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H1 RACER FLIGHTS

 

Click here to see the video of the H1 in flight. The H1's first flight was conducted at El Mirage Dry Lake Bed on Tuesday November 4, 2003. Due to the compressed schedule of the build (less than 3 weeks) several of the flight crew had spent the previous 40+ hours without sleep. They worked around the clock to get the plane ready for a deadline that couldn't be moved.

 

The Aero Telemetry H-1 Racer was piloted by seasoned pilot Jason Somes. Jason has literally thousands of hours flying both full-scale warbirds and remote control airplanes. He did a spectacular job of piloting the H-1 Racer on its maiden flight at El Mirage Dry Lake Bed. An aft Center of Gravity (CG) and an over-running propeller made the first flight extremely difficult and Jason did a great job flying and landing the plane.

 

The second set of flights of The Aviator H-1 Racer were on November 17, 2003 in Santa Clarita with Jason Somes at the controls was absolutely spectacular and provided the film cameras with some of the most believable aerial footage ever shot of a movie model.

 

As a fitting testimony to how amazing the Aero Telemetry flyable models really were, shots of our H1 Racer flying were featured on both of the theatrical and television trailers for the movie in addition to making it into the short clips played during the televised presentation of the 62nd Golden Globe Awards held on January 16th, 2005 in Beverly Hills, California. Click the images below to read articles written about Aero Telemetry's H-1 Racer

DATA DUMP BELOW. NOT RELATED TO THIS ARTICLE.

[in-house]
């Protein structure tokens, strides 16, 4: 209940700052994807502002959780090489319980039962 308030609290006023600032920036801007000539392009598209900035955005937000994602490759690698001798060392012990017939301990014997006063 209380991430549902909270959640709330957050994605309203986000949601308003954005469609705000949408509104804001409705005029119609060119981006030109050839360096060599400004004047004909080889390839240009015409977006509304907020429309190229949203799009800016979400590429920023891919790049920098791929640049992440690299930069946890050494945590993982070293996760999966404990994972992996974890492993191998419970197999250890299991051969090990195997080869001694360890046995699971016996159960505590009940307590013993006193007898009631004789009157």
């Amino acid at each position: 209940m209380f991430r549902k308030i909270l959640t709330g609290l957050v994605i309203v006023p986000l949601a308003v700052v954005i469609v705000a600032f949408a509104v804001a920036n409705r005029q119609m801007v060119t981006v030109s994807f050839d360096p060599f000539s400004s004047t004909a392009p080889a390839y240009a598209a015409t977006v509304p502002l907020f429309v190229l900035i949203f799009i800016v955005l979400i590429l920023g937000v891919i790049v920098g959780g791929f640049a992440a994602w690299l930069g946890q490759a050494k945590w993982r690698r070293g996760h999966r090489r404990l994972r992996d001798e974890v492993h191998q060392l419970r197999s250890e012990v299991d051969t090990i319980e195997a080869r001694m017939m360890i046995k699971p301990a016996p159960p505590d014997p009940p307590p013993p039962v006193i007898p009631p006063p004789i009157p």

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SPECIFICATIONS

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DIMENSIONS

WINGSPAN:  16 feet

LENGTH: 13.5 feet

WEIGHT:  350 lbs

ENGINE: 2-cylinder, 2-stroke, modified to 360cc high compression, gear reduction

PROPELLER: 3-blade, carbon fiber adjustable pitch 48 diameter

PERFORMANCE

SPEED: up to 125 mph

ALTITUDE: up to 5,000 feet

RANGE: radio range limited to 5 miles with fuel for about 12 minutes

FLOWN:   November 4th 2003 at El Mirage Dry Lake Bed and November 17th, 2003 at Santa Clarita California Mystery Mesa film Ranch

ACTING ABILITY

The H-1 Racer was flown and filmed to simulate the World Speed Record attempt that Howard Hughes had made in 1935 at Santa Ana, California. For the film sequences of Hughes’ record attempt, the Aero Telemetry team tried to recreate something totally amazing. Academy Award winning Visual Effects director, Rob Legato filmed the amazing flight sequences. Joe Bok's H1 Racer piloted by Jason Somes, a veteran warbird pilot, provided the cameras and all those who witnessed the flights that day with some of the most amazing flying sequences ever captured on film.

Click the images below to read articles written about Aero Telemetry's H-1 Racer: